Airline stocks are most overbought in years, chart analyst says


Airline stocks are the most overbought they’ve been in years, chart analyst Matt Maley said Thursday.

Travel stocks were swept up by a broader market sell-off in Thursday’s trading session, with airline, hotel and cruise line names paring back after substantial year-to-date rallies.

The reversal could mark the start of a larger setback, particularly for airline stocks, Maley, who is chief market strategist at Miller Tabak, told CNBC’s “Trading Nation” on Thursday.

Up more than 180% from the March 2020 lows and 30% just this month, the NYSE Arca Airline Index is “really getting stretched here,” Maley said.

“It’s getting the most overbought since 2016,” he said, pointing to its relative strength index chart.

Individual stocks such as JetBlue are also being overbought on a relative strength basis, Maley said, adding that the name is “getting up to levels where it’s seen pullbacks several times over the last few years.”

Now, “you’re starting to hear more concerns about the variants of the coronavirus that may prolong this shutdown,” he said. “If that takes place, then you’re really going to see these stocks come down even harder. But either way, they’re very overbought and I just think you want to avoid chasing them right now and rather look to buy them if they come back. But I think they’re going to have to come back quite a bit because they’re just so overbought on a technical basis.”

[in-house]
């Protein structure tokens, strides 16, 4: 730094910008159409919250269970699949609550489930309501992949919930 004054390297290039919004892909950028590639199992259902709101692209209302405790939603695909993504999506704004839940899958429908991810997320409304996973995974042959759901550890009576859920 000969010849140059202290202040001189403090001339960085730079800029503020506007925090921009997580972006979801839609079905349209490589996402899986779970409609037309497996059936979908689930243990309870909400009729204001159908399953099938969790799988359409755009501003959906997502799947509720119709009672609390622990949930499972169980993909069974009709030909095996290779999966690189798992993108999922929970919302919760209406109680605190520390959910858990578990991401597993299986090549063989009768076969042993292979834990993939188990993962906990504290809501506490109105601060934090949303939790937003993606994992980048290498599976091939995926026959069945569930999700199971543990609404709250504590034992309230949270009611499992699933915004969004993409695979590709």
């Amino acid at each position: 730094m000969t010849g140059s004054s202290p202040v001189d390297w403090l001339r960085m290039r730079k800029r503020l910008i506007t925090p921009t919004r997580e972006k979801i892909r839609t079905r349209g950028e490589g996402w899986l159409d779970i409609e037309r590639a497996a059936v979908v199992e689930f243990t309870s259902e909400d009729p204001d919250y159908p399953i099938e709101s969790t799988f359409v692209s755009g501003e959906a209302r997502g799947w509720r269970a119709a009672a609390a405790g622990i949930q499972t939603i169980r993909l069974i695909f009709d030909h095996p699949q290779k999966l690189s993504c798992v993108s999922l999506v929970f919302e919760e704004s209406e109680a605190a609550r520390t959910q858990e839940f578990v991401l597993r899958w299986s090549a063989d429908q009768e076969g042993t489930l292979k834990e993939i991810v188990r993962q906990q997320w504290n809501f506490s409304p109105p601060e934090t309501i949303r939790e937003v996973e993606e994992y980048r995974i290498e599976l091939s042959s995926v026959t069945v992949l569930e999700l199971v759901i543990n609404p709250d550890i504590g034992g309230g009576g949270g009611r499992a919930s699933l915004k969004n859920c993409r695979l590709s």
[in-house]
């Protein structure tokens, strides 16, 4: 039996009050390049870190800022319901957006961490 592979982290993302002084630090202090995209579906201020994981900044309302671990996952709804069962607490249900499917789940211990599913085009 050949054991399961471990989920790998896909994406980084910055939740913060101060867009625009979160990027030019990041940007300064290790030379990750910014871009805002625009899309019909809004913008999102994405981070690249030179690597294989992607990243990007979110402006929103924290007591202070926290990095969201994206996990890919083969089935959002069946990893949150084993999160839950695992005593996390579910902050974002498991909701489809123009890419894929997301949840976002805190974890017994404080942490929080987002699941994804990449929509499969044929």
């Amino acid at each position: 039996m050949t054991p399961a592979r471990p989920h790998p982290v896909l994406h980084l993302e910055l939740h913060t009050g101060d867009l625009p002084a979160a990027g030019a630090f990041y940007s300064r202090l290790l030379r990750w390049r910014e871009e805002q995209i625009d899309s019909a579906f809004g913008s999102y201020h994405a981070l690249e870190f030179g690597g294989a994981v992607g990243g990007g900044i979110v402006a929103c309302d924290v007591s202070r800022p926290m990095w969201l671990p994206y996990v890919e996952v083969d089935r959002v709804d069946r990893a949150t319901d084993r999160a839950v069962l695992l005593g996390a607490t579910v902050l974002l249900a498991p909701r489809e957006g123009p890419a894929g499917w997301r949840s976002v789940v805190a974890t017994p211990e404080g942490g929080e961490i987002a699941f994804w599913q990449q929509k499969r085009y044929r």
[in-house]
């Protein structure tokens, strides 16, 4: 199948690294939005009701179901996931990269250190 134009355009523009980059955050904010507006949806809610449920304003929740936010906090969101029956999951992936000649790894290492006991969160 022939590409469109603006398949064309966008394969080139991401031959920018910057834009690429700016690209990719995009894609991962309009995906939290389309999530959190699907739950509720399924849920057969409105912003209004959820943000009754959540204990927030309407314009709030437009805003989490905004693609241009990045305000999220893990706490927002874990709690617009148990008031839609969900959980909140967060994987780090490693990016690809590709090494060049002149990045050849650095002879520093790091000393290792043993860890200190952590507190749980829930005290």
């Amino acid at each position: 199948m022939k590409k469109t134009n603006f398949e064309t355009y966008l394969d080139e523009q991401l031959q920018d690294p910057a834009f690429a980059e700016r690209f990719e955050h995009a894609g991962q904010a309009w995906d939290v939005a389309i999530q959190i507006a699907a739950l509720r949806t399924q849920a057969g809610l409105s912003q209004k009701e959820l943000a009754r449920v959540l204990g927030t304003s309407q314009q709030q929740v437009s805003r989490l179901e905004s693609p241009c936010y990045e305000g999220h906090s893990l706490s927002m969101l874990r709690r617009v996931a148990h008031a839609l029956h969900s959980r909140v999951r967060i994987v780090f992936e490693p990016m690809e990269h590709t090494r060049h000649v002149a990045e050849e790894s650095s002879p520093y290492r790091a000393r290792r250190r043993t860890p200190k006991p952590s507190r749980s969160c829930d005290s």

The group isn’t void of opportunity, however, longtime investor Nancy Tengler said in the same “Trading Nation” interview.

While Tengler advised against chasing travel stocks at their current levels, she flagged three names likely to benefit from a travel and leisure resurgence, the first being American Express.

“This is a company that is expecting to get back to 70% of 2019 fourth-quarter revenues in the fourth quarter of this year,” said Tengler, chief investment officer at Laffer Tengler Investments.

Her second pick was shares of Disney, which is slowly reopening its theme parks to limited, but still-strong demand, she said.

“Then I would dip my toe into a name like Southwest Airlines,” Tengler said. “[It] has a fabulous balance sheet, they’re in a very strong position and they are domestically focused. And so, even with an increase in variants, I think you’re going to start to see people who have been vaccinated start to travel again.”

Disclosure: Laffer Tengler Investments owns shares of American Express and Disney.

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